Symptoms of atherosclerosis include:

  • Tiredness
  • Dizziness
  • Chest pain
  • Leg pain
  • Shortness of breath

Lymphoedema (treated in our cardiology department) is a condition that causes swelling of the limbs and other parts of the body. Swelling occurs when lymphatic vessels are damaged or blocked, preventing the body from draining excess fluid.

Lymph vessels are part of the immune system that helps fight infections and diseases. They also collect fluid that returns to the heart, lungs and other organs after passing through tissues such as the skin, nose and mouth. If these vessels are blocked or damaged, they cannot properly drain the fluid they collect into larger veins. This extra fluid accumulates in the affected area and causes swelling.

Swelling caused by lymphatic involvement can be painless or painful, depending on where in the body it occurs. It can also cause itching, redness and heat in the affected area. If you have significant swelling for a long time, it can lead to skin changes such as thickening (papular lymphoedema) or discolouration (late lymphoedema).

There are two types of lymphoedema: primary and secondary.

  • Primary lymphoedema occurs when something goes wrong with the lymphatic system itself, such as congenital anomalies (present at birth) or tumours that affect the lymph nodes.
  • Secondary lymphoedema occurs when something blocks the flow of lymph fluid through damaged or diseased tissue. This type of lymphoedema most commonly occurs after surgery for breast cancer or some other types of cancer, but it can also occur after surgery to remove an infection from the appendix, gallbladder or tonsils, or after other conditions affecting internal organs.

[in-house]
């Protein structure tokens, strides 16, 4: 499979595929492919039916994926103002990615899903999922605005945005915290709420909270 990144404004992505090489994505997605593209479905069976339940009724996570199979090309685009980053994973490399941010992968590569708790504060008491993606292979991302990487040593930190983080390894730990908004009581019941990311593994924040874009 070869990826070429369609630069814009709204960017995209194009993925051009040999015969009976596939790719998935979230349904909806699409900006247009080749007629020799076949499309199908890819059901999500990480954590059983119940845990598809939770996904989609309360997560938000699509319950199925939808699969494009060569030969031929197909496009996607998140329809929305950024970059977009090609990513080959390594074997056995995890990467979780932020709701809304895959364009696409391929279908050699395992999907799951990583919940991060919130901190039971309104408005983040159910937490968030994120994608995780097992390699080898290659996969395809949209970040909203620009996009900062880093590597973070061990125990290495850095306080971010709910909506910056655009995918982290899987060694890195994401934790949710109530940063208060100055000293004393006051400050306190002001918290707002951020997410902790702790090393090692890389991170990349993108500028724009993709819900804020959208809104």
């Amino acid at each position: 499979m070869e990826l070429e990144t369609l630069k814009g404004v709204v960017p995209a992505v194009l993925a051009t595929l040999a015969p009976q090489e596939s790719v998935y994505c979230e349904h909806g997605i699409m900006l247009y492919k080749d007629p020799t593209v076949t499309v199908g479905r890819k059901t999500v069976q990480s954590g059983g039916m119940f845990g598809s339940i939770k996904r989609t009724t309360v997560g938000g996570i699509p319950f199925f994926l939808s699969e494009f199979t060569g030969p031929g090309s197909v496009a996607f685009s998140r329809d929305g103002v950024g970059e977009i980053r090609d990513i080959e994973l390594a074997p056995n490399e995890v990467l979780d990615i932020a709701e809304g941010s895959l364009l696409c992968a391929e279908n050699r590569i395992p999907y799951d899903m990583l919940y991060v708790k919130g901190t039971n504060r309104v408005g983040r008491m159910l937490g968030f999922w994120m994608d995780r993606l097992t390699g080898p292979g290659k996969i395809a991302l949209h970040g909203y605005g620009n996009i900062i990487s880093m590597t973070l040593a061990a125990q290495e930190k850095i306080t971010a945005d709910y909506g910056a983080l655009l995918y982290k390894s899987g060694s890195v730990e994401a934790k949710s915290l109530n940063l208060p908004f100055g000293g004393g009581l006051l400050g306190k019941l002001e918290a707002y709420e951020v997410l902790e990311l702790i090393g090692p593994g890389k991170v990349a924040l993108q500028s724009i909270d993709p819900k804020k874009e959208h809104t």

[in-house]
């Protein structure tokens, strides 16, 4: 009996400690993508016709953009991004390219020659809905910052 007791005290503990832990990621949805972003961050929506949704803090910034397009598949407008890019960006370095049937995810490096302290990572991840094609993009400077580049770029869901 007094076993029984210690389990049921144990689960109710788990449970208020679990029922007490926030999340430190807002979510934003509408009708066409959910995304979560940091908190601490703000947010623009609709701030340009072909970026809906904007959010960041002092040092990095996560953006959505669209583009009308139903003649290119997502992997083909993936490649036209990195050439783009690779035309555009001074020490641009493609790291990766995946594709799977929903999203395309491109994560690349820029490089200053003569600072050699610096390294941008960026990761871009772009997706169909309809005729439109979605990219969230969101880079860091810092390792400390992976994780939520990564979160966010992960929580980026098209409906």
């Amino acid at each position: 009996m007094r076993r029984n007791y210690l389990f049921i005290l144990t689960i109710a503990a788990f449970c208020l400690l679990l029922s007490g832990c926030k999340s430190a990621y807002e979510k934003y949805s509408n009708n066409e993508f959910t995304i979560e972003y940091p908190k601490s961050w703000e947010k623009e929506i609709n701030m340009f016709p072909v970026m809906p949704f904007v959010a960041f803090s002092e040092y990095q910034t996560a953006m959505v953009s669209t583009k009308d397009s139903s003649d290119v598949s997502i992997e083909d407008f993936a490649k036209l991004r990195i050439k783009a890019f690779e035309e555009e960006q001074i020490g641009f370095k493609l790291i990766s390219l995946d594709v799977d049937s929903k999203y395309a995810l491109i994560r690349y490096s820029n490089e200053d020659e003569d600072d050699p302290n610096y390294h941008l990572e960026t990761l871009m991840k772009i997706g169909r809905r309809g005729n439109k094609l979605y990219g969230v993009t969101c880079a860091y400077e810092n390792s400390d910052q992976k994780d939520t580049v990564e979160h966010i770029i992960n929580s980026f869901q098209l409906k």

Treating lymphedema:

If you suspect you have lymphoedema, see your doctor immediately for a diagnosis and treatment options. Lymphoedema should be treated by a doctor who specialises in treating this condition. Your doctor will probably recommend a combination of treatments, including compression bandages and exercises to increase lymph circulation throughout the body.

Compression bandages are usually worn for several weeks until they no longer provide adequate support for your limb(s). At this point, you will be reassessed to determine if additional compression bandages are needed or if custom-made stockings should be used instead.

Dyspnoea is a medical term used to describe shortness of breath. It is an uncomfortable sensation of difficulty breathing that can be associated with physical exertion or even rest.

Dyspnoea can be experienced as chest tightness, difficulty breathing in (inspiratory dyspnoea) or out (expiratory dyspnoea). This is not the same as breathlessness caused by anxiety or panic attacks, which have no physical basis.

Breathing in or out against a closed airway creates resistance to airflow and causes dyspnoea. This occurs in asthmatics who suffer from bronchospasm (narrowing of the airways), but also in patients without respiratory disease who are undergoing surgery in the chest cavity, such as open heart surgery.

Bouveret’s disease is a rare genetic disorder that causes nerve damage in the eye. It is also known as optical atrophy or Progressive external ophthalmoplegia (PEO).

It is caused by a mutation in one of two genes:

BOUVET1, located on chromosome 10q11; and

BOUVET2, located on chromosome 2q33-34.

These genes provide instructions for making proteins called light myosin chains, which are important for muscle function. Mutations affect the ability of light myosin chains to attach to other proteins and form functional muscles. As a result, affected people have reduced muscle strength and weakness in the arms and legs (peripheral neuropathy). They may also have problems with balance and coordination (ataxia), which can affect their ability to walk normally.